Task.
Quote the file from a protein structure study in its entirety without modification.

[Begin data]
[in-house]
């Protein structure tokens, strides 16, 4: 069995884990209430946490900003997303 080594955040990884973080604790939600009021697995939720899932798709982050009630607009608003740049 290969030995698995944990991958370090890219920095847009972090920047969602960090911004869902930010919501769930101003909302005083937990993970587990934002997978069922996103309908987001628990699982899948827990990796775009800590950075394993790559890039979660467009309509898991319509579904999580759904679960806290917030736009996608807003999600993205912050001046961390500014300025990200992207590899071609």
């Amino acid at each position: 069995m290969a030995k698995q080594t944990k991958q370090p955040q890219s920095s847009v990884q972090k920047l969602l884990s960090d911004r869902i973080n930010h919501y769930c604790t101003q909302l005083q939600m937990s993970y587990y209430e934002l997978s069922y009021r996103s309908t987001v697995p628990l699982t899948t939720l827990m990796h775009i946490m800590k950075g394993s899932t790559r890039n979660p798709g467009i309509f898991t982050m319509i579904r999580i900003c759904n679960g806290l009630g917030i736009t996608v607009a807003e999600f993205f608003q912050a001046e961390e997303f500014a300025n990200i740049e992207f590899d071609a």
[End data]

[in-house]
């Protein structure tokens, strides 16, 4: 069995884990209430946490900003997303 080594955040990884973080604790939600009021697995939720899932798709982050009630607009608003740049 290969030995698995944990991958370090890219920095847009972090920047969602960090911004869902930010919501769930101003909302005083937990993970587990934002997978069922996103309908987001628990699982899948827990990796775009800590950075394993790559890039979660467009309509898991319509579904999580759904679960806290917030736009996608807003999600993205912050001046961390500014300025990200992207590899071609």
């Amino acid at each position: 069995m290969a030995k698995q080594t944990k991958q370090p955040q890219s920095s847009v990884q972090k920047l969602l884990s960090d911004r869902i973080n930010h919501y769930c604790t101003q909302l005083q939600m937990s993970y587990y209430e934002l997978s069922y009021r996103s309908t987001v697995p628990l699982t899948t939720l827990m990796h775009i946490m800590k950075g394993s899932t790559r890039n979660p798709g467009i309509f898991t982050m319509i579904r999580i900003c759904n679960g806290l009630g917030i736009t996608v607009a807003e999600f993205f608003q912050a001046e961390e997303f500014a300025n990200i740049e992207f590899d071609a």